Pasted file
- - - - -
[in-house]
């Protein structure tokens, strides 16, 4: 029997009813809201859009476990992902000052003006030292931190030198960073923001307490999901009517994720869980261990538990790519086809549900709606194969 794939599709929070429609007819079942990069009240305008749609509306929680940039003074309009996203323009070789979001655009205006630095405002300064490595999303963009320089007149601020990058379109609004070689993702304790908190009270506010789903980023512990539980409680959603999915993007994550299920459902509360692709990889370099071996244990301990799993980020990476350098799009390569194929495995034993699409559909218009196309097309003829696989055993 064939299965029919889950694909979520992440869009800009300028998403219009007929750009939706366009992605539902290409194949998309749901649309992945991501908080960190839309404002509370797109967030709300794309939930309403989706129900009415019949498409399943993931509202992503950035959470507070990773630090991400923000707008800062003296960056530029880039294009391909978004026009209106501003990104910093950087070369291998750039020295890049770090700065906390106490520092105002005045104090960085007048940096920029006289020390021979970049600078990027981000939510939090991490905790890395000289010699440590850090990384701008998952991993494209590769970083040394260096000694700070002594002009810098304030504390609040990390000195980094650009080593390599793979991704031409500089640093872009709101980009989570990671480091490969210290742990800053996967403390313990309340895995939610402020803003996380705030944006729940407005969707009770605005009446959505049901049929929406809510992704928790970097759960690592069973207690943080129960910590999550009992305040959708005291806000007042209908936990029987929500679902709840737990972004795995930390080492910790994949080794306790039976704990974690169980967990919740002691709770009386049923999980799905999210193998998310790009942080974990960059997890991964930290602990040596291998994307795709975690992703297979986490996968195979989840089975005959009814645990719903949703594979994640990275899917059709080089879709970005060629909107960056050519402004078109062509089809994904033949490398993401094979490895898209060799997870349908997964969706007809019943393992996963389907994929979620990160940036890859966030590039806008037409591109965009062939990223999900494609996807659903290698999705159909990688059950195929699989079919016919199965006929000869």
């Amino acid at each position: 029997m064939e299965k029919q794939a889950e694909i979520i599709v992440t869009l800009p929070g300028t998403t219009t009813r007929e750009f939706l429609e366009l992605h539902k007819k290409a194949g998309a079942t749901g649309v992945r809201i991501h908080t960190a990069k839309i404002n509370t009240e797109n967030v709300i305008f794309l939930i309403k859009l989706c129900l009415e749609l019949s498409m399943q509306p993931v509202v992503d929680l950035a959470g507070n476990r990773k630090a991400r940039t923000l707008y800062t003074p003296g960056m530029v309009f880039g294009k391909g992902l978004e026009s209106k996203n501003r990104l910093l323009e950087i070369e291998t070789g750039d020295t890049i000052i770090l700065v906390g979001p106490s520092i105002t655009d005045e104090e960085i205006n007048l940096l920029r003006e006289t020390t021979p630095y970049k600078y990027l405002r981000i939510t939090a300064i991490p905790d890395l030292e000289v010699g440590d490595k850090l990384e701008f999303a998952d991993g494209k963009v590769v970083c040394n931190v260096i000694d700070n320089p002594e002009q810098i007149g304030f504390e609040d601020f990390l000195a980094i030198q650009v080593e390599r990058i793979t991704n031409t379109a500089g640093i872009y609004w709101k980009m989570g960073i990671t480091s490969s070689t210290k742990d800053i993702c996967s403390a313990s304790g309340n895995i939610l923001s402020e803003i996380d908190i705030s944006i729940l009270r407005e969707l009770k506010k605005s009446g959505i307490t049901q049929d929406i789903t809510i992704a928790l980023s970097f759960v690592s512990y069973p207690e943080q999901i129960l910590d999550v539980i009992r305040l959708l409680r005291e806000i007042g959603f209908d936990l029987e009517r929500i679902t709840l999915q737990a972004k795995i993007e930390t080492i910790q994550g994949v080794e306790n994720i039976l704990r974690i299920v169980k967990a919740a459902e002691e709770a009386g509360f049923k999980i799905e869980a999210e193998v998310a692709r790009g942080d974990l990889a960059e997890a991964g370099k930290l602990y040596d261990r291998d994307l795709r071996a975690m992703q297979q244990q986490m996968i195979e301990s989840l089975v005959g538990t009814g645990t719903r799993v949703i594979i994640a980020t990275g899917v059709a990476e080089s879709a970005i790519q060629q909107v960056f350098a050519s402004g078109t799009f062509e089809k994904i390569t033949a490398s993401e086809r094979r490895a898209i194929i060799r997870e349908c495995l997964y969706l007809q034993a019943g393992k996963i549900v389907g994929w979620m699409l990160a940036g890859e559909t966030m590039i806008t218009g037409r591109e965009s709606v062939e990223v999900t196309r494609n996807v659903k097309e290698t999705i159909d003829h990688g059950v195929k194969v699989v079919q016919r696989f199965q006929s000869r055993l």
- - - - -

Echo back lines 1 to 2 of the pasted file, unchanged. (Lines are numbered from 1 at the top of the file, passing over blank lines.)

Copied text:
[in-house]
């Protein structure tokens, strides 16, 4: 029997009813809201859009476990992902000052003006030292931190030198960073923001307490999901009517994720869980261990538990790519086809549900709606194969 794939599709929070429609007819079942990069009240305008749609509306929680940039003074309009996203323009070789979001655009205006630095405002300064490595999303963009320089007149601020990058379109609004070689993702304790908190009270506010789903980023512990539980409680959603999915993007994550299920459902509360692709990889370099071996244990301990799993980020990476350098799009390569194929495995034993699409559909218009196309097309003829696989055993 064939299965029919889950694909979520992440869009800009300028998403219009007929750009939706366009992605539902290409194949998309749901649309992945991501908080960190839309404002509370797109967030709300794309939930309403989706129900009415019949498409399943993931509202992503950035959470507070990773630090991400923000707008800062003296960056530029880039294009391909978004026009209106501003990104910093950087070369291998750039020295890049770090700065906390106490520092105002005045104090960085007048940096920029006289020390021979970049600078990027981000939510939090991490905790890395000289010699440590850090990384701008998952991993494209590769970083040394260096000694700070002594002009810098304030504390609040990390000195980094650009080593390599793979991704031409500089640093872009709101980009989570990671480091490969210290742990800053996967403390313990309340895995939610402020803003996380705030944006729940407005969707009770605005009446959505049901049929929406809510992704928790970097759960690592069973207690943080129960910590999550009992305040959708005291806000007042209908936990029987929500679902709840737990972004795995930390080492910790994949080794306790039976704990974690169980967990919740002691709770009386049923999980799905999210193998998310790009942080974990960059997890991964930290602990040596291998994307795709975690992703297979986490996968195979989840089975005959009814645990719903949703594979994640990275899917059709080089879709970005060629909107960056050519402004078109062509089809994904033949490398993401094979490895898209060799997870349908997964969706007809019943393992996963389907994929979620990160940036890859966030590039806008037409591109965009062939990223999900494609996807659903290698999705159909990688059950195929699989079919016919199965006929000869």